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Swedish university demos quantum chemistry simulation

A quantum computer, named after a slaughtered pig, is being used to test a new approach to modelling quantum chemistry

Researchers at Chalmers University in Sweden have used a quantum computer to simulate a chemical reaction.

Quantum chemistry is often modelled using supercomputers, which apply the laws of quantum mechanics to simulate electrons and atoms. Since the laws of quantum mechanics describe the behaviour of nature on a subatomic level, many researchers believe that a quantum computer should be better equipped at running molecular calculations than a conventional supercomputer that relies on binary logic.

Martin Rahm, associate professor in theoretical chemistry at Chalmers’ department of chemistry and chemical engineering, who has led the study, said: “Quantum computers could in theory be used to handle cases where electrons and atomic nuclei move in more complicated ways. If we can learn to utilise their full potential, we should be able to advance the boundaries of what is possible to calculate and understand.”

This field of research is still young and the small model calculations that are run are complicated by noise from the quantum computer’s surroundings. The researchers at Chalmers University developed a new method, called Reference-State Error Mitigation (REM), that handles the noise inherent in the circuits that make up a quantum computers. This combines calculations from both a quantum computer and a conventional computer to take into account errors that occur due to noise.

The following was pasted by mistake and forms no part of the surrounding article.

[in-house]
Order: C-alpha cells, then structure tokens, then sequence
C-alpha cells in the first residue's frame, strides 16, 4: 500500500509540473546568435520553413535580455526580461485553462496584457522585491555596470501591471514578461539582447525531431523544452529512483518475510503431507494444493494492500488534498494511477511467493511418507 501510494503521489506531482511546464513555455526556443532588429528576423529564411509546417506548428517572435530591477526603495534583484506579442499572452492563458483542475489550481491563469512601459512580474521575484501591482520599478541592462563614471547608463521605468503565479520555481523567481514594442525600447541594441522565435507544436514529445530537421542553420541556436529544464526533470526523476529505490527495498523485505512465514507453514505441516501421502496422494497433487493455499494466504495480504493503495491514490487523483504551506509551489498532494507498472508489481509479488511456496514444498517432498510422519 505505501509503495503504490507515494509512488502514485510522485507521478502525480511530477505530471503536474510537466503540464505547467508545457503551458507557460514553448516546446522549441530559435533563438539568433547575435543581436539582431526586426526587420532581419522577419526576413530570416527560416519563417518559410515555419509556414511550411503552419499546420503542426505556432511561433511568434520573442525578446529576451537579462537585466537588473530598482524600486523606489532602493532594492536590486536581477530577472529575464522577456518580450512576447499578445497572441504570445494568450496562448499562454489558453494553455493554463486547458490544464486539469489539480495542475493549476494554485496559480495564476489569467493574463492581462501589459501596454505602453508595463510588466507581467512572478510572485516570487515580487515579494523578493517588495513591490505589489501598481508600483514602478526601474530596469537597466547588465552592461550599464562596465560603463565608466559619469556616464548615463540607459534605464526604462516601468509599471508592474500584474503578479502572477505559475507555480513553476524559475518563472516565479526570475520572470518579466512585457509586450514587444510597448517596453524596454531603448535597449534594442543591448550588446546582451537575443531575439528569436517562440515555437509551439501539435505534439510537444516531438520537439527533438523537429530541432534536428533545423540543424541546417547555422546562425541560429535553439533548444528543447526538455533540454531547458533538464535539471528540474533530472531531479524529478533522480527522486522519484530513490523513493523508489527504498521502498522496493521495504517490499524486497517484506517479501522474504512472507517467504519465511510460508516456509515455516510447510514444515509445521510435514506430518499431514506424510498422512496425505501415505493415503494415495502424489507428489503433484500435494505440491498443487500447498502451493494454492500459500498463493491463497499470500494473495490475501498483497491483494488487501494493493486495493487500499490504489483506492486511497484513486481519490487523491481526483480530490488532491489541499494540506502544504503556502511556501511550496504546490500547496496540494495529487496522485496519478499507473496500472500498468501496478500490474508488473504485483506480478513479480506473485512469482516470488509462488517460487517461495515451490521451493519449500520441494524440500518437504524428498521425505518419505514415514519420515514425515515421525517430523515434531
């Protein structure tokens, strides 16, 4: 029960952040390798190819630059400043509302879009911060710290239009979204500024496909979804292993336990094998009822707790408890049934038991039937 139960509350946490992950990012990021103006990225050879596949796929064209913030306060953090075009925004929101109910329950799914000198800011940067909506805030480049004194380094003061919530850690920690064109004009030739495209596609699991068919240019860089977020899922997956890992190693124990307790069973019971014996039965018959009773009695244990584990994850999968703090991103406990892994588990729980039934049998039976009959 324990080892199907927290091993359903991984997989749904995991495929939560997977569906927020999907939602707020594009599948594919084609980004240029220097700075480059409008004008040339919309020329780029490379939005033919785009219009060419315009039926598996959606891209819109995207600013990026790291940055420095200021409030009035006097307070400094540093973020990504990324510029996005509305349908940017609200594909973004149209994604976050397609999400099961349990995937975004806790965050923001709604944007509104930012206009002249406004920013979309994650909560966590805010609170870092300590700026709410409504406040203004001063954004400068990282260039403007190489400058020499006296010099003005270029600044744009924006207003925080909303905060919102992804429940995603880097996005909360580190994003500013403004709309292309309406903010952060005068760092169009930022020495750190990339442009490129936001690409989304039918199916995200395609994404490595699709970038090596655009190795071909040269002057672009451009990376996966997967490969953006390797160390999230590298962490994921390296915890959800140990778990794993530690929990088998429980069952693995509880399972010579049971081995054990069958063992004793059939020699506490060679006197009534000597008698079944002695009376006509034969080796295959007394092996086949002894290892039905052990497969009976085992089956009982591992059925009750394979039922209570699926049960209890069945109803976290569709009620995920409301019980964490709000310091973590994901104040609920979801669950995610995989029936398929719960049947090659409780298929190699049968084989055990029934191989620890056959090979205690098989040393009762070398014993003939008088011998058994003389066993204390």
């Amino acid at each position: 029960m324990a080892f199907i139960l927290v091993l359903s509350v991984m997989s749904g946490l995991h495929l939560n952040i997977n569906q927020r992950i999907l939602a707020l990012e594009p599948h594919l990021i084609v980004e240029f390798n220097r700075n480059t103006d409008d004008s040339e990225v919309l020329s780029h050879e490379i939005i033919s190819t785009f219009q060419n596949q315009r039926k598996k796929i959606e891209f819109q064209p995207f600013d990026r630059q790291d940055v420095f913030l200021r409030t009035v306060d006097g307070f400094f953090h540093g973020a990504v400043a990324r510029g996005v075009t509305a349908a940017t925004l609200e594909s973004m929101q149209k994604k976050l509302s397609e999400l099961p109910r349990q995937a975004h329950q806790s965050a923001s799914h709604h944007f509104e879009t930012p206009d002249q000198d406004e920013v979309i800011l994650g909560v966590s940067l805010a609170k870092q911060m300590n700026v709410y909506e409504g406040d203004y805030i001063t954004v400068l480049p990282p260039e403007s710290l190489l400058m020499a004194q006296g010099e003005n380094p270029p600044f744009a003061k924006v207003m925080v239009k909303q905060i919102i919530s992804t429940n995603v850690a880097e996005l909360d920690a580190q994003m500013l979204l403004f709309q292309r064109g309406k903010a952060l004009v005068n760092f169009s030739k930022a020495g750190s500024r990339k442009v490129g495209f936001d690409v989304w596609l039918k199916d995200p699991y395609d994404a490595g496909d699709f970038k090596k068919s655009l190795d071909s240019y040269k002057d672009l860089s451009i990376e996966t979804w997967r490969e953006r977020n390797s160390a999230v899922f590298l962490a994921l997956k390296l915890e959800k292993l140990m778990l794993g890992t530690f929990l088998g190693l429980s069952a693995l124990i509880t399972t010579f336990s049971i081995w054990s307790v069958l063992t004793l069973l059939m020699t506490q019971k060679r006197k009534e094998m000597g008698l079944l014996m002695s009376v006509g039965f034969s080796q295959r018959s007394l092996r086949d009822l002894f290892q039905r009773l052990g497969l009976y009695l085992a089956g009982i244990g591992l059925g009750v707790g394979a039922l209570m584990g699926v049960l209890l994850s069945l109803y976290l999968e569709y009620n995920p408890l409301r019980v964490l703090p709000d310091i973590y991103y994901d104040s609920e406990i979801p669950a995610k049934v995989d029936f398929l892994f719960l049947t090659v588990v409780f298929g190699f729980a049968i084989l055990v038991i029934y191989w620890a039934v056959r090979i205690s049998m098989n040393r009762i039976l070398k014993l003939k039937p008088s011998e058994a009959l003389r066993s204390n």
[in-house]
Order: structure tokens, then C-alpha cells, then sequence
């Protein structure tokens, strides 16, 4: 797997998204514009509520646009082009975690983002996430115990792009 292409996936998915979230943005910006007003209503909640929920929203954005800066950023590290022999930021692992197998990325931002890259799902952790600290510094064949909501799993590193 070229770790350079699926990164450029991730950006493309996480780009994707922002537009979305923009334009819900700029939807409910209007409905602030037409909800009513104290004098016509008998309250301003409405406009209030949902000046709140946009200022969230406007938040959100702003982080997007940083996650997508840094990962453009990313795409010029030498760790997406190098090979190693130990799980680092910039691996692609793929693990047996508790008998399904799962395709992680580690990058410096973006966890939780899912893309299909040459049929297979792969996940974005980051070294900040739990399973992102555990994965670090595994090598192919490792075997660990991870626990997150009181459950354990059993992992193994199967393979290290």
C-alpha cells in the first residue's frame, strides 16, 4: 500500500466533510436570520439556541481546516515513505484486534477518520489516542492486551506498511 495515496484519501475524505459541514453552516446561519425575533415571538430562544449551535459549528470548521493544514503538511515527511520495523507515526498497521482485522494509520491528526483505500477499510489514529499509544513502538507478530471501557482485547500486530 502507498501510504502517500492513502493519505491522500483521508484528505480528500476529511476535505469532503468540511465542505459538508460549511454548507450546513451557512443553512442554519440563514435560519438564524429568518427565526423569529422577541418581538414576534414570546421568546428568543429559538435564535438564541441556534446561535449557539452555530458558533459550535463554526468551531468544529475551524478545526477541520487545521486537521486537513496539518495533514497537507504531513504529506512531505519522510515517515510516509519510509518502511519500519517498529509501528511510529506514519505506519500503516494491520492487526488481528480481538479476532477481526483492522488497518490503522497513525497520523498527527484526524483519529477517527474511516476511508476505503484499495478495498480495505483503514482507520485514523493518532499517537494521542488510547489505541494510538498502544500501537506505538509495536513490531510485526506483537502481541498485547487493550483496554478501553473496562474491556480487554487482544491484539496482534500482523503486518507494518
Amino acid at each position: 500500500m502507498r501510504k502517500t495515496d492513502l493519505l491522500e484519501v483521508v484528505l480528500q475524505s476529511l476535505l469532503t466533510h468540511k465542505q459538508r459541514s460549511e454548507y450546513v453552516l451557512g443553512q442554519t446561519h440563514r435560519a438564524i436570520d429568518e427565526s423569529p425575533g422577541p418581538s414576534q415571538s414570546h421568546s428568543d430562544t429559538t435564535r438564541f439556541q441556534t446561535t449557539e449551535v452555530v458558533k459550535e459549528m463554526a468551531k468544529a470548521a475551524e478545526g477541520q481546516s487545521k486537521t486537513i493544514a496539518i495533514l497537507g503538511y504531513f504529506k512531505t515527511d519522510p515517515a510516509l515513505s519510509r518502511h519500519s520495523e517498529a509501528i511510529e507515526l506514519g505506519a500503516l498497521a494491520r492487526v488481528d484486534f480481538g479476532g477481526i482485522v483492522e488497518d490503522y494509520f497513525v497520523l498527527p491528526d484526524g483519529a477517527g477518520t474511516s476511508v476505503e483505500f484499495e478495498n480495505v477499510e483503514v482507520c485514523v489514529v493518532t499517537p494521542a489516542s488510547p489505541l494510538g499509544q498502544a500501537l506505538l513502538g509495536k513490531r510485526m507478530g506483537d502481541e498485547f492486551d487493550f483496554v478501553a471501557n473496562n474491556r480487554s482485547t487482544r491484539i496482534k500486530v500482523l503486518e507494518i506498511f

REM starts with a simpler simulation of the chemical reaction, which acts as reference state that can be run both on a conventional and a quantum computer. This reference state represents a simpler description of a molecule than the original problem intended to be solved by the quantum computer. A conventional computer can solve this simpler version of the problem quickly.

By comparing the results from both computers, the researchers said they can obtain an estimate for the amount of error caused by noise on the quantum computer. The difference between the two computers’ results for the reference problem is then used to correct the original, more complex, problem when it is run on the quantum processor.

When run on Chalmers’ Särimner quantum computer, the researchers succeeded in calculating the intrinsic energy of small example molecules such as hydrogen and lithium hydride. While these calculations can be carried out more quickly on a conventional computer, they said that the new method represents an important development. It is also the first demonstration of a quantum chemical calculation on a quantum computer in Sweden.

“The study is a proof-of-concept that our method can improve the quality of quantum-chemical calculations. It is a useful tool that we will use to improve our calculations on quantum computers moving forward,” Rahm added.

“It is only by using real quantum algorithms that we can understand how our hardware really works and how we can improve it. Chemical calculations are one of the first areas where we believe that quantum computers will be useful, so our collaboration with Martin Rahm’s group is especially valuable,” said Jonas Bylander, associate professor in quantum technology at the department of microtechnology and nanoscience, Chalmers University.

Read more about quantum simulations

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  • For the Finnish government, now is the time to start preparing for the day when quantum computers will have practical value.

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